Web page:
Communalism is deepening the chasm in Jharkhand. Here the RSS, BJP and its acolytes have been following a two-pronged communalism strategy to keep the society divided. On one hand they have been able to wedge suspicion between Hindus and Muslims and on the other, the Sangh Parivar has been attempting to widen the chasm between the tribals, who became Christians, and Sarnas, who worship nature. Here too, the attempt is to politicise tribal identity on religious lines. While the Sarna tribals of Jharkhand have long been demanding to be counted as a Sarna, the members of the Sangh Parivar believe they are simply backward Hindus.
“When we were growing up in Ranchi, the normal greeting was ‘namaskar’ or ‘namaste’, but now it has become ‘Jai Shri Ram’. That is reflective of the society one lives in. Now, communal elements have increased. All of this began just before the arrival of Modi – a sort of laying the ground to ensure he was voted to power,” explains Akash Ranjan, a young Right To Food activist.
“Even the administration is to blame. Earlier, if Dusshera used to happen around the same time as Eid or Muharram, both would get to carry out their procession, but now Muslims hardly hold any such processions and the administration isn’t doing enough to protect them and encourage them,” adds Ranjan.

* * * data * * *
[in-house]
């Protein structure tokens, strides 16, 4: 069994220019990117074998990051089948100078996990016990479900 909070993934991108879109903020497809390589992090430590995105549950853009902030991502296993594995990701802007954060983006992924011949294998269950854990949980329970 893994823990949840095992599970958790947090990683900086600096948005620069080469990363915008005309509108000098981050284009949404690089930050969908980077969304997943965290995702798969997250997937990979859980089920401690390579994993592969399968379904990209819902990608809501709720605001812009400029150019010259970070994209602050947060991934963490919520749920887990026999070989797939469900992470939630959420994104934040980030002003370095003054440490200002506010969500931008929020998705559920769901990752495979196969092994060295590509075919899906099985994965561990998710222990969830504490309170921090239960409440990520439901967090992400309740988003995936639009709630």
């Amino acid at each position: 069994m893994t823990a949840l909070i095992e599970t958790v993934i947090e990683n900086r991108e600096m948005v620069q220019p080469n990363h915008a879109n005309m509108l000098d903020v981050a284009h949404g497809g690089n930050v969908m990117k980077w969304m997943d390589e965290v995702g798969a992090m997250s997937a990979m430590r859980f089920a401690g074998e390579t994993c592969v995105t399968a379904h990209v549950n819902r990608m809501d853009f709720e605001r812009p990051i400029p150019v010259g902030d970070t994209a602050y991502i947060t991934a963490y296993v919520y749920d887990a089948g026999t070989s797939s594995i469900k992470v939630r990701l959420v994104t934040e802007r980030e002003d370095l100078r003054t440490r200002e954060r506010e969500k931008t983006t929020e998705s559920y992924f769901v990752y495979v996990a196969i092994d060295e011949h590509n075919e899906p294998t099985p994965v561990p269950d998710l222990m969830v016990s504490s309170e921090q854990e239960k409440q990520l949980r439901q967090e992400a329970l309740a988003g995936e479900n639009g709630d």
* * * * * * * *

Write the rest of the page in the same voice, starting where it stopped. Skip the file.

Jharkhand has seen 18 lynchings ever since the BJP government has come to power of which 11 victims died and in fact, union minister Jayant Sinha garlanded a few alleged mob lynchers after they were granted bail by a court.
“Before the proliferation of non-tribals, several micro-tribals were criss-crossing the region. These were people who would not understand each other’s languages, yet we have not heard of a lynching incident then. Adivasis are people who respect life. They believe an ant has as much right to life as much as humans. Life is at the centre of their universe not humans,” says Xavier Dias, an Adivasi rights activist in Jharkhand.